Travel Resolutions: 9 Goals To Help You Travel Better In The New Year

You could commit to working out more, or reading more books instead of watching television, or not eating lunch in front of your computer (all of which we should be doing regularly) but we all know that a few weeks after the clock hits 12:01 a.m. on January 1, resolutions tend to go straight out the window.

To keep resolutions, we have to set goals that we really want to achieve, and when we search deep down, what do we really want for a new year? To be happy. To feel better. To live more. To celebrate the present. All those standard things that we say to ourselves every year.

You know what lets you do all of those? Traveling. And unlike putting yourself on a restrictive diet and grueling workout schedule, traveling is the full body, holistic plan to feeling better.

But we have to go beyond, “This year, I want to travel more.” That is vague and open ended, and ultimately, doesn’t give you a set goal. You need concrete resolutions that will get you not only thinking about travel, but also doing it.

No matter your destination, these are resolutions to encourage you to experience all that travel has to offer, to take advantage of every situation that you’re in and be more than just an average tourist. Your challenge for 2013 isn’t to just travel more, it’s to travel better.I will commit to carry-on only.
Yes, you can manage to have your bags checked across to the other side of the world, but isn’t it nicer to have everything with you and the peace of mind that you’re not going to ever have to deal with a moderately helpful luggage officer and a store bought tri-pack of emergency underwear? Committing to only packing what fits in your carry-on (unless you’re going to Antarctica and need more layers than usual) not only eliminates the hassle that comes along with lost baggage, but it makes you a more agile traveler on the ground. It’s also a lesson in learning what essentials you really need to function; in a day and age of over consumption it’s nice to know that we can make it two weeks on a pair of pants and a couple of shirts.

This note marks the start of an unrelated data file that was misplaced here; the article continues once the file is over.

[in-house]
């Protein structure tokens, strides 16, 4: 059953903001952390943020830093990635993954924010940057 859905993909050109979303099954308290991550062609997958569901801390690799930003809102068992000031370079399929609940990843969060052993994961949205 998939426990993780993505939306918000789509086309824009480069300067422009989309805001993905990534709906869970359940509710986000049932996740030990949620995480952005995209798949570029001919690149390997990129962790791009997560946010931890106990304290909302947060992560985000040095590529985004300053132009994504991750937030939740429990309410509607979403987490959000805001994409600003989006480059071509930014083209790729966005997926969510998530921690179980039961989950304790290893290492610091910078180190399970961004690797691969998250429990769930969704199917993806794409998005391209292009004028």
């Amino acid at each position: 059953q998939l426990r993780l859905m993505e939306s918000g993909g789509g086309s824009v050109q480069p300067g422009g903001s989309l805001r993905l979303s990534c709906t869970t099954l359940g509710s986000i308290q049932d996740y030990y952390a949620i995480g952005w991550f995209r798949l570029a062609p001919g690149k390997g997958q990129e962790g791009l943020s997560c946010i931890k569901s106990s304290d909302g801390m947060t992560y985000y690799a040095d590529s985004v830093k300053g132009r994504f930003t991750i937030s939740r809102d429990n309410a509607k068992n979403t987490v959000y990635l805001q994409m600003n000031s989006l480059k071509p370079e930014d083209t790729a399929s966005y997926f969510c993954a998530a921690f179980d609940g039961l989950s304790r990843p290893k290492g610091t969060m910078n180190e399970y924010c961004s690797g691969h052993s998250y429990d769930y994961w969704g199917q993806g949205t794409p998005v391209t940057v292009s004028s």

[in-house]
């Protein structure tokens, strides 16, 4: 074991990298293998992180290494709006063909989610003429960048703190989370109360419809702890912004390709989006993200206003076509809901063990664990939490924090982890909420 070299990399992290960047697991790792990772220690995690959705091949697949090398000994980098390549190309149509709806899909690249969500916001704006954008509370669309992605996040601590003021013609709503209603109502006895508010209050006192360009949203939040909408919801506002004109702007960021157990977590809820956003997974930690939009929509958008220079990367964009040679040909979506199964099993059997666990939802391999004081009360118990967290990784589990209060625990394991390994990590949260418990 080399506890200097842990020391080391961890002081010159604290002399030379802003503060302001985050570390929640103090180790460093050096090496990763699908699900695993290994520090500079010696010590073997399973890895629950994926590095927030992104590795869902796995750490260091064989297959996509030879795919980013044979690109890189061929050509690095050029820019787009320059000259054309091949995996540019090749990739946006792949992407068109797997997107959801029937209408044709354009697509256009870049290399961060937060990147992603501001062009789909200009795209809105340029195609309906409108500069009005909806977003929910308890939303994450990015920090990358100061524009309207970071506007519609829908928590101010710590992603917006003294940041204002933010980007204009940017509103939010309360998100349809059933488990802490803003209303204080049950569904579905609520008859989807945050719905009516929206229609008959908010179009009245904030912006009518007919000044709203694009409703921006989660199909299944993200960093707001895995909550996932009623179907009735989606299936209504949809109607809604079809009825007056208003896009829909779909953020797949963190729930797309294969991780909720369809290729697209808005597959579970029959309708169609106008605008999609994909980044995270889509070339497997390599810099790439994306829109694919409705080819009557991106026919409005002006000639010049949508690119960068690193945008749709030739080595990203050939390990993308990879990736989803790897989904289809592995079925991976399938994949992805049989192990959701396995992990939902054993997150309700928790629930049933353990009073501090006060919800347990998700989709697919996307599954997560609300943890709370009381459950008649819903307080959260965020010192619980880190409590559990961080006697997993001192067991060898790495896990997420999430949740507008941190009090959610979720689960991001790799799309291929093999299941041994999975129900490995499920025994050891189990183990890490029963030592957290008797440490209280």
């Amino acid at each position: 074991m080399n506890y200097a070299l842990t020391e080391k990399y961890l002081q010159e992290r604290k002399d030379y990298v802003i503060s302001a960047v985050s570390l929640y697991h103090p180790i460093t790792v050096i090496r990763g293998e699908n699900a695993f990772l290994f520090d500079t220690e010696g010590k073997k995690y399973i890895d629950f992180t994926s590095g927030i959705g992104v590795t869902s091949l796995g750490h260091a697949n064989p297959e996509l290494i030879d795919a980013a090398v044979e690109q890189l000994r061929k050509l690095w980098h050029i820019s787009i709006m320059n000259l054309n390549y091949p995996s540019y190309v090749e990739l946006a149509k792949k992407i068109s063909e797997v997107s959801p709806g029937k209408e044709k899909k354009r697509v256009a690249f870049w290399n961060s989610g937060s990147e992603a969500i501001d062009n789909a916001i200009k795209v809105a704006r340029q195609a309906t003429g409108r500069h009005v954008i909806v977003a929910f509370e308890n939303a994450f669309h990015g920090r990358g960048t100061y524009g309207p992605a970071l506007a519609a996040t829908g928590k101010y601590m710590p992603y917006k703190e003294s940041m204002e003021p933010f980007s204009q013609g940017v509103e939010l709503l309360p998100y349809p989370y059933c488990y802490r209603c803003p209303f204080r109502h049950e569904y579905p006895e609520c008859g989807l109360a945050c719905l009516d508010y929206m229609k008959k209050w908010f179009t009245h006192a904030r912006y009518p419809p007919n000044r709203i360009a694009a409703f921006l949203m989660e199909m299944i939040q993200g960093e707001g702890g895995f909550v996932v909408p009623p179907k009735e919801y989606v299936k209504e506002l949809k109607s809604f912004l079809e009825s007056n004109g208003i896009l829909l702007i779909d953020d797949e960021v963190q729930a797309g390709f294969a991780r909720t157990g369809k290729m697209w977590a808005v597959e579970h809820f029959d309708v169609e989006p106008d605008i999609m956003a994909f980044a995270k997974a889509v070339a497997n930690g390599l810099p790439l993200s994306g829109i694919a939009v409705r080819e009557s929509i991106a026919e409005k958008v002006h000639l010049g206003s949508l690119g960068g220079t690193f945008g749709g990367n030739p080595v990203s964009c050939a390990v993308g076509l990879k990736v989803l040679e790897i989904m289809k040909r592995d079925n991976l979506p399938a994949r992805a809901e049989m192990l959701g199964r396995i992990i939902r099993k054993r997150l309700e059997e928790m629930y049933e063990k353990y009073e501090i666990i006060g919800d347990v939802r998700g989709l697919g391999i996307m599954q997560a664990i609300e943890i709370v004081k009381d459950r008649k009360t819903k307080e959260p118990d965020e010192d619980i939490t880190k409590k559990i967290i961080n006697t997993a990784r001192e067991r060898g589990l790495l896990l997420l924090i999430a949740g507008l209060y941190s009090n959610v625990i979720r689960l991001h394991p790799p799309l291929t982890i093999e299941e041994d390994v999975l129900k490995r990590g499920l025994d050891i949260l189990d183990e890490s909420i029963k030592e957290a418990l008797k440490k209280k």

I will leave my smartphone at home … at least for a few hours.
Travel apps and easy access to maps are all good things, but remember the days of serendipitously getting lost, having to ask someone on the corner where such and such street was and in the process getting a recommendation for the local lunch hotspot? Plan and organize, but leave room for life to happen, and that means putting the smartphone at the bottom of the bag every once in awhile.

I will accept that I can’t do everything.
You will not, I repeat, NOT accomplish everything on your travel checklist. That’s what the return trip is for. If you’re stressed about seeing every single noteworthy site, it’s easy to lose track of all the other things that make travel great: a good meal, an interaction with a local, the fact that you found the best spot to watch a sunset.

I will carry a first-aid kit.
Get stuck with a motorbike accident induced leg wound in Thailand and you will never travel without Neosporin again. You don’t need to have the stash of an EMT, but identify a few essentials and make sure they never leave your bag: ibuprofen, Benadryl, band-aids, a sports bandage, an antibiotic ointment, etc.

I will say yes.
If you find yourself on a trip, it means that you have already said yes to a certain amount of unknowns. When we travel, we let go of control, and all of those amazing experiences that you talk about when you come home don’t happen because you stuck to a formulated plan and avoided anything that wasn’t on it. There’s a balance to travel, and it requires being open to new places and experiences even if it pushes your comfort level a little. So when you’re asked if you want to try the odd sounding local delicacy that may or may not be making you cringe, just say yes.

I will ask questions.
We don’t, nor will we ever, know everything. Even if you have done your research beforehand, there is still much to learn. Ask your friends and family for tips before you leave (you didn’t know your grandmother once spent a week in Dublin did you?). Ask your waiter what local specialty they recommend. Ask the person at the hotel desk for a coffee shop that not many tourists go to. Ask a stranger what a sign means. The more questions you ask, the more you’ll learn, and most of the time, it will be stuff that you can’t always find in a guidebook.

I will up my foreign language game.
Foreign languages aren’t for everyone, but if you are traveling to another country, get ahold of some basic expressions before you leave. Not only will you come off as more polite and respectful, showing that you are making an attempt at engaging with locals in their own language – even if it’s just a couple of words – is bound to open new doors. Try a language app, or if you already have “hello” and “goodbye” down, go for some intro Pimsleur audio lessons that you can easily master on your daily commute.